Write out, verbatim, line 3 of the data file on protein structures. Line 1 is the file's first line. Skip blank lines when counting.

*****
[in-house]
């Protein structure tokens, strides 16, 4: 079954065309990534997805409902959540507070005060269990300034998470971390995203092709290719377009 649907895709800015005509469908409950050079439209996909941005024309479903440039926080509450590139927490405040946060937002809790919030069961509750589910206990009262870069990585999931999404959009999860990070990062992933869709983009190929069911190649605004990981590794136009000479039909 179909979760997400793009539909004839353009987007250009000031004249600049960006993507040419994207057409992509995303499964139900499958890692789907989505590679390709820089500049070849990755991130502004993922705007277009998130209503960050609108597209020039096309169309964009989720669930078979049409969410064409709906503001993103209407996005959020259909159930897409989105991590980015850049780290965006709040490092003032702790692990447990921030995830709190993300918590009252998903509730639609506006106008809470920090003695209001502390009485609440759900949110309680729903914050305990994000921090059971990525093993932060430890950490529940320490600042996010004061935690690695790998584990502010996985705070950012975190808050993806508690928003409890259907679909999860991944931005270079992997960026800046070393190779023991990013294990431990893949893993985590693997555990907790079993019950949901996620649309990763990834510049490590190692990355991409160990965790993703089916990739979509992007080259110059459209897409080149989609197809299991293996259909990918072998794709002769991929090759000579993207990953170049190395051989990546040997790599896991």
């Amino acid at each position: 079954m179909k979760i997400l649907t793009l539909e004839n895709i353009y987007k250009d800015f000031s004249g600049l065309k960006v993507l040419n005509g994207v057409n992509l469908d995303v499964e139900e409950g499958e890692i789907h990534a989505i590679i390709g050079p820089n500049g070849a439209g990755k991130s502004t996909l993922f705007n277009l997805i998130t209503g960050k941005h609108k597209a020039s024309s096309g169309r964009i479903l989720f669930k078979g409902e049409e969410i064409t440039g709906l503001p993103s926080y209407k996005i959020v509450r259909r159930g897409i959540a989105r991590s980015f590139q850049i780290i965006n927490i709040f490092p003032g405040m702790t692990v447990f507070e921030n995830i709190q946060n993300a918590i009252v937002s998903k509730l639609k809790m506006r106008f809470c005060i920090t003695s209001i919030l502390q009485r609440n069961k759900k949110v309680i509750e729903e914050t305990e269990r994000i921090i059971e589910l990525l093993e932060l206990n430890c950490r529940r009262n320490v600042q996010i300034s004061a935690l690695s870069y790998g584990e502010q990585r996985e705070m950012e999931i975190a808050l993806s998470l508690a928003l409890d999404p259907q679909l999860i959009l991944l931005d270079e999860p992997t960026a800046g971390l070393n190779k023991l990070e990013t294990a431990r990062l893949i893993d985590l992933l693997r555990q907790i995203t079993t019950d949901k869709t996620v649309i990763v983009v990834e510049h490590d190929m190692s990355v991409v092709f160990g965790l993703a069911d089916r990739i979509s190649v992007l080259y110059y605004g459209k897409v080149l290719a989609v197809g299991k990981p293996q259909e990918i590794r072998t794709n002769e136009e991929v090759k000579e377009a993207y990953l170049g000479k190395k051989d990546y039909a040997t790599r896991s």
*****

């Amino acid at each position: 079954m179909k979760i997400l649907t793009l539909e004839n895709i353009y987007k250009d800015f000031s004249g600049l065309k960006v993507l040419n005509g994207v057409n992509l469908d995303v499964e139900e409950g499958e890692i789907h990534a989505i590679i390709g050079p820089n500049g070849a439209g990755k991130s502004t996909l993922f705007n277009l997805i998130t209503g960050k941005h609108k597209a020039s024309s096309g169309r964009i479903l989720f669930k078979g409902e049409e969410i064409t440039g709906l503001p993103s926080y209407k996005i959020v509450r259909r159930g897409i959540a989105r991590s980015f590139q850049i780290i965006n927490i709040f490092p003032g405040m702790t692990v447990f507070e921030n995830i709190q946060n993300a918590i009252v937002s998903k509730l639609k809790m506006r106008f809470c005060i920090t003695s209001i919030l502390q009485r609440n069961k759900k949110v309680i509750e729903e914050t305990e269990r994000i921090i059971e589910l990525l093993e932060l206990n430890c950490r529940r009262n320490v600042q996010i300034s004061a935690l690695s870069y790998g584990e502010q990585r996985e705070m950012e999931i975190a808050l993806s998470l508690a928003l409890d999404p259907q679909l999860i959009l991944l931005d270079e999860p992997t960026a800046g971390l070393n190779k023991l990070e990013t294990a431990r990062l893949i893993d985590l992933l693997r555990q907790i995203t079993t019950d949901k869709t996620v649309i990763v983009v990834e510049h490590d190929m190692s990355v991409v092709f160990g965790l993703a069911d089916r990739i979509s190649v992007l080259y110059y605004g459209k897409v080149l290719a989609v197809g299991k990981p293996q259909e990918i590794r072998t794709n002769e136009e991929v090759k000579e377009a993207y990953l170049g000479k190395k051989d990546y039909a040997t790599r896991s």